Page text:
Set your pool filter to run 24/7 during the brushing stage. It’s going to speed up the cleaning process.
Vacuum it up
You’re about to reap the benefits of all the vigorous brushing of the past few days! It’s going to be nice to slow down a bit—and slow and steady wins the race at this stage of the game. Here are some pointers for you:
- Turn on your garden hose and keep the water flowing in as you vacuum the dirt out. You don’t want your water levels to get too low.
- If you use a sand or diatomaceous earth (DE) filter, set the multiport valve to the “waste” function.
- Keep an eye on the pool skimmer as you vacuum. If the water level drops below the skimmer, take a break. You want to keep the water flowing continuously through the filter during the process.
Test and balance pool water
Once you’ve gotten most of the sediment, dirt, and debris cleaned out of the pool, it’s time to break out the test kit or strips. After such severe trauma, the water chemistry is likely totally out of whack. Even if there wasn’t any ground flooding and was strictly a rain event, rain water carries all types of pollution and contaminants.
Balance the pH and Total Alkalinity first, then check the Calcium Hardness and Cyanuric Acid levels. Retest and adjust at least once more over the next few days.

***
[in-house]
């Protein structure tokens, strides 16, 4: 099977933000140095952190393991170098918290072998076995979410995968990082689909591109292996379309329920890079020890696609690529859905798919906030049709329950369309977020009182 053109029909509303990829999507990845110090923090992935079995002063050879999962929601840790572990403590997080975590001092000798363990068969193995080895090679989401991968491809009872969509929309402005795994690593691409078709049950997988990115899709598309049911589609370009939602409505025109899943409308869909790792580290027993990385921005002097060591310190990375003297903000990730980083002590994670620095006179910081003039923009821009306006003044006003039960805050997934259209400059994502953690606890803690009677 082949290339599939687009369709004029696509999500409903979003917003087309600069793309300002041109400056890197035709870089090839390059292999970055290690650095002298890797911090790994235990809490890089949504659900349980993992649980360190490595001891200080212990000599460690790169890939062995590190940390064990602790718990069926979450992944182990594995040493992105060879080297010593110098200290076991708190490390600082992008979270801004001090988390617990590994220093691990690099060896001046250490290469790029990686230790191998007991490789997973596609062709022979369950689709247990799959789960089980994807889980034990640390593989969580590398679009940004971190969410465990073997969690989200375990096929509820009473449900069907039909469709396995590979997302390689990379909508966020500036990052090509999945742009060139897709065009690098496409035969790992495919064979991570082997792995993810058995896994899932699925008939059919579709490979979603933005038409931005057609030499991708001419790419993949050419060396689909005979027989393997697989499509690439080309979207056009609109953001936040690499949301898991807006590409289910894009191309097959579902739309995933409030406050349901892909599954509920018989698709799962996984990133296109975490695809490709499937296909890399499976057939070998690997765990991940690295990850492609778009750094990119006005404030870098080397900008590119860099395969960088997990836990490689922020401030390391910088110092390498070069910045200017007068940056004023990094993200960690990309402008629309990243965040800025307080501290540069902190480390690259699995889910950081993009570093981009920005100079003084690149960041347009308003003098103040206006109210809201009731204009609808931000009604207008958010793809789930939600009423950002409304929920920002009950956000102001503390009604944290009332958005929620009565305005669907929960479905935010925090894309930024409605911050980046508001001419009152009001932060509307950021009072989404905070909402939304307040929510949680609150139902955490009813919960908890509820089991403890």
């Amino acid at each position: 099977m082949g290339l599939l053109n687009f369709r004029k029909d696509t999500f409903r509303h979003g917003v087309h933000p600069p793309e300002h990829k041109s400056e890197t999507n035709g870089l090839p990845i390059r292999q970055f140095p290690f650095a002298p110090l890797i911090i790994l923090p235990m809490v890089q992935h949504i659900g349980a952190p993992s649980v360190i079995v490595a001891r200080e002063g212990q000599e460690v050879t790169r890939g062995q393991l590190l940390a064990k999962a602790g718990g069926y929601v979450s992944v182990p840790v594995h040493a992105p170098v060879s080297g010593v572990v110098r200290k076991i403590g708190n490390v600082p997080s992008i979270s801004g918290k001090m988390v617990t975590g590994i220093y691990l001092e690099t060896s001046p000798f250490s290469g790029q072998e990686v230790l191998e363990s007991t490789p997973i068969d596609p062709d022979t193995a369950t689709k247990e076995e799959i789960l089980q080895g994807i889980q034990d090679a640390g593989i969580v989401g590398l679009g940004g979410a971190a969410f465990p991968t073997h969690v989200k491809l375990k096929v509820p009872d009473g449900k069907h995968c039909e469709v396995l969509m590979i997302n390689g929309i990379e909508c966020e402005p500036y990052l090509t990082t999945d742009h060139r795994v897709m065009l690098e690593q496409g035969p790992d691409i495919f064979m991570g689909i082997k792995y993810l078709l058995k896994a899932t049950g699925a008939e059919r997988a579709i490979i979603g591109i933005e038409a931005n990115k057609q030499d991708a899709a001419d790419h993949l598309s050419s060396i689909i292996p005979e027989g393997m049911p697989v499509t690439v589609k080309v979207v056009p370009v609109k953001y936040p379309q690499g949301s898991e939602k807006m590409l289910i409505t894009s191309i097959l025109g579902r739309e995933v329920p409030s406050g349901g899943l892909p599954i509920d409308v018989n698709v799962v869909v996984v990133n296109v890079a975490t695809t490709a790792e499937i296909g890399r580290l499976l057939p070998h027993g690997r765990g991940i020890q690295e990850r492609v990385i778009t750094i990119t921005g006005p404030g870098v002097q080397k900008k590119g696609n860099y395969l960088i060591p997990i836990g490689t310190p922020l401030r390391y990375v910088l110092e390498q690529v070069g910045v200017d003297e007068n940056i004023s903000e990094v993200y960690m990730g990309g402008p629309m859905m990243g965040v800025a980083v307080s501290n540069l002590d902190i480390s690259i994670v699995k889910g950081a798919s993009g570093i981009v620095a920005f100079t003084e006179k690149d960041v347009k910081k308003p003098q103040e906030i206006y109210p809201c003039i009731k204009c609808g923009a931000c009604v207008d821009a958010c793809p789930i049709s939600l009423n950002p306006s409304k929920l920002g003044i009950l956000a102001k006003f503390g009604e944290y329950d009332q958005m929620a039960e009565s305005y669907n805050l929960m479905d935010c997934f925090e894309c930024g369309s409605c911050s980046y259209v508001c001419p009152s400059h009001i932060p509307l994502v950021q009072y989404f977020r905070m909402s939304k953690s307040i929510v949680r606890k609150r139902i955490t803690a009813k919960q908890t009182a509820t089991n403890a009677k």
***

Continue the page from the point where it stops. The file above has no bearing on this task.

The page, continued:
After you’ve got the pH, alkalinity, calcium, and cyanuric acid back to normal, it’s time to do a little chemistry. An overabundance of phosphates in the pool water causes problems because its a primary food source for algae. After heavy rain, especially one that caused your pool to flood, the phosphate levels are sure to be extremely high.
Check the phosphate levels and add an organic phosphate remover to normalize the levels and keep algae growth at bay.
After you’ve vacuumed, got the water chemistry balanced and checked, and removed phosphates, it’s time to grab the shock and get the chlorine into the system. You want to raise the chlorine level in the pool to 30 parts per million (ppm). Continue brushing your pool surfaces in the morning and evening to loosen any remaining debris—it tends to be tenacious, doesn’t it?
Set your filter to run continuously over the next 72 hours. The chlorine is going to work to remove any staining that occurred on the pool walls as well. However, you can speed up the process by adding a stain treatment as well.
Enzyme and clarifier
If your water continues to look a little murky, use a water clarifier to get rid of any remaning organic material. That’s what’s causing your problem. If the condition remains, consider using a pool flocculant to do more heavy lifting. However, you’ll need to vacuum your pool again after using the product.
Clean your filter
The water is looking good by now, for sure! After all the filtering, it’s certainly time to give your pool filter some attention! You may want to just start fresh with an entirely new filter, but if not, give it a thorough cleaning and replace it.
That’s it! Mission complete. All that’s left to do now, is to pull out the floats, grab the family, and dive in!